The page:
The Haunting of Crestview High Movie Review
Written by Joel Harley
DVD released by 101 Films
Directed by Matthew Spradlin
Written by Matthew Spradlin and Barry Wernick
2012, 91 minutes, Rated 18 (UK)
DVD released on October 27th 2014
Judd Nelson as Headmaster Nash
Ben Browder as Max
Amanda Alch as Megan McDurst
Marc Donato as Tarek Ahmed
Another 101 Films release brings us yet another relatively old, low-budget horror film with a changed title (in this case, from the original, superior Bad Kids Go to Hell) and horribly photoshopped cover art with a picture of a house on the front. This time, at least, it's not a cabin in the woods.
The Breakfast Club is the obvious frame of reference for this odd blend of sex comedy and supernatural horror film. The titular Crestview Academy is home to the spoiled, brattish offspring of the rich and elite, their dull misbehaviour coming across as a cheap, less witty Mean Girls (itself played homage to in the recent and infinitely more wonderful Stage Fright). With six of them trapped in detention, the story skips back and forth in time to show the kids' various bad behaviours. One by one, the brats begin to die in mysterious circumstances. Is a fellow student to blame, or could it be something more supernatural? The rather predictable horror elements play second fiddle to the tired, distasteful high-school hijinks - be it the taunting of the disabled in its cafeteria scene, or slow-mo dancing on the table in a desperate attempt to be sexy. Even a glorified cameo from original Breakfast Club cast member Judd Nelson can't save it from mediocrity, although he does lend the film its most tolerable moments.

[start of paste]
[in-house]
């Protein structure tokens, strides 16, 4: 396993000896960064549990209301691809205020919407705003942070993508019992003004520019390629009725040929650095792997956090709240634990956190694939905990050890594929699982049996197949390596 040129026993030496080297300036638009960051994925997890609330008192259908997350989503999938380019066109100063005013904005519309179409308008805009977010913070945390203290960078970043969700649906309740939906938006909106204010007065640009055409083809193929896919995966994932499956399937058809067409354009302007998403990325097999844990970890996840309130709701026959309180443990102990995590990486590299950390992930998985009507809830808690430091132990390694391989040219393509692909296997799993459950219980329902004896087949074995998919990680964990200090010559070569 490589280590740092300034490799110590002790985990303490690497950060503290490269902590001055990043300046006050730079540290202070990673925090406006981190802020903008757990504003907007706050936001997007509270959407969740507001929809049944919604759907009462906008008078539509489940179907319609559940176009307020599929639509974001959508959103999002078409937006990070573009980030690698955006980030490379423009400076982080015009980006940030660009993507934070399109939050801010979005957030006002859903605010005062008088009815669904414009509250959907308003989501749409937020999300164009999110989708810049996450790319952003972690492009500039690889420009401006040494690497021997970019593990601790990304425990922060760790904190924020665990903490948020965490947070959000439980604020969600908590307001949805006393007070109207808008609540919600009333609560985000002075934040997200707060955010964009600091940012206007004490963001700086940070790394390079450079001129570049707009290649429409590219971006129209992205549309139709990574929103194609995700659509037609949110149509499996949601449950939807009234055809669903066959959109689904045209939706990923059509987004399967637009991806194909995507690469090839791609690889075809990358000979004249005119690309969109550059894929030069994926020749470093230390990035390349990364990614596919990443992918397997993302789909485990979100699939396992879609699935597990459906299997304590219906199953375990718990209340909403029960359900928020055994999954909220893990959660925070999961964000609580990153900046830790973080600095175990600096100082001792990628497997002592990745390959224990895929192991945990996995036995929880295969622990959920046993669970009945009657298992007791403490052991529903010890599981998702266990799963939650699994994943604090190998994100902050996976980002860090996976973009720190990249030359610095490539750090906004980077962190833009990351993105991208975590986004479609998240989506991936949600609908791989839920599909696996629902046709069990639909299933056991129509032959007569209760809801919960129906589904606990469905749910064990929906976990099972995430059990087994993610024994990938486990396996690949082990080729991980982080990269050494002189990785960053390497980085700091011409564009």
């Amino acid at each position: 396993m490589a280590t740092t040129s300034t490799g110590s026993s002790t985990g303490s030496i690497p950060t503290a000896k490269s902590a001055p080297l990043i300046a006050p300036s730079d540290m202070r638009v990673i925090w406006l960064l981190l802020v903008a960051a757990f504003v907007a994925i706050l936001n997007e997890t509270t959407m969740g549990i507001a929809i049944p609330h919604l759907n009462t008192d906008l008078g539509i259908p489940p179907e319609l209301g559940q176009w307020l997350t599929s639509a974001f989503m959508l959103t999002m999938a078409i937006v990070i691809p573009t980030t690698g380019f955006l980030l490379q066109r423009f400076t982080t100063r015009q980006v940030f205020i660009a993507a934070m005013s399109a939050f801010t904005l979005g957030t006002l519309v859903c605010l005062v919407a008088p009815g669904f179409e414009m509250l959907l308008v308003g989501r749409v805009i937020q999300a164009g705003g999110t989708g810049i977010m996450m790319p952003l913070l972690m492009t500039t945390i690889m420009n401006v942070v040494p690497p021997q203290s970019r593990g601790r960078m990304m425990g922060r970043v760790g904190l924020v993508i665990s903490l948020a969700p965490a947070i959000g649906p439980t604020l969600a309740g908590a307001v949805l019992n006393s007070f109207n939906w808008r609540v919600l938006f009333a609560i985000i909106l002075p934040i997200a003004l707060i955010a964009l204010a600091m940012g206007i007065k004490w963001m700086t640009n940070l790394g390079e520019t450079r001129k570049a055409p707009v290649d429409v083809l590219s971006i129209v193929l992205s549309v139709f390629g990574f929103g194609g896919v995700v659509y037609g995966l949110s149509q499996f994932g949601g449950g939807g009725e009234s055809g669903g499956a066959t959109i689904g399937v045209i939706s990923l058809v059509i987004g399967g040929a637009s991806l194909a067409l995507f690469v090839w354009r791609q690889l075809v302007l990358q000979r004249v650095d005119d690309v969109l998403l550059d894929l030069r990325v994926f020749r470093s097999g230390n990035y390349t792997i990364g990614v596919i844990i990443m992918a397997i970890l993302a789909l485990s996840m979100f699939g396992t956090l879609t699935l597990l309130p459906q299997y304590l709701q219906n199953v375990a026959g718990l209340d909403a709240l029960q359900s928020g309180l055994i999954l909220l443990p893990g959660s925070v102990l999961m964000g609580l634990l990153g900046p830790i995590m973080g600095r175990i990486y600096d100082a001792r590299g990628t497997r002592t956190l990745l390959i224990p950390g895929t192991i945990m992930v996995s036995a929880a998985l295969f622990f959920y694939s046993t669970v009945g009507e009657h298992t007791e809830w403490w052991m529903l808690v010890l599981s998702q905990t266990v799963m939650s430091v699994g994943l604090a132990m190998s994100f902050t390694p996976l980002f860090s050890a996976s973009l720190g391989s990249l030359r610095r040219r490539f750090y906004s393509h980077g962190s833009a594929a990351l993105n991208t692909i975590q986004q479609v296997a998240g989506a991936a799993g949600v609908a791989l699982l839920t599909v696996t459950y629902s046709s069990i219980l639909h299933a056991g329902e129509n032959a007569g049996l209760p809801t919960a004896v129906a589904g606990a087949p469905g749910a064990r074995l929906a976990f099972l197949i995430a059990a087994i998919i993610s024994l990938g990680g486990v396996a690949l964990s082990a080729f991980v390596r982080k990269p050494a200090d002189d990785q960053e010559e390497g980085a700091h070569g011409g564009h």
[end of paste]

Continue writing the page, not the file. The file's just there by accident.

It looks cheap and ugly, and sounds even worse. The score is as loud, obtrusive and obnoxious as its characters, making The Haunting of Crestview High a thoroughly annoying experience. The humour doesn't work, the acting grating and amateurish. What makes it stand out from the rest is that it was based on an indie comic book of the same name (its original, better name, that is). Written and directed by the comic's own creators, there's an undeniable sense of passion behind the camera; that this is, at least in intention, more than just another lazy low-budget horror film. It's a shame then, that the creators' obvious love for their material doesn't translate into a good movie. It's his first time behind the camera, but with director Matthew Spradlin having penned the original comic book, one would have expected him to have had a better handle on the writing.
That hasn't stopped them angling for a sequel, though. As well as the open ending and teasing post-credits sequence, Spradlin and Wernick have set up a Kickstarter project hoping to get Bad Kids Go to Hell 2 off the ground. More power to them, although I certainly won't be seeking it out, in the unlikely event it should ever manage to escape from development hell.
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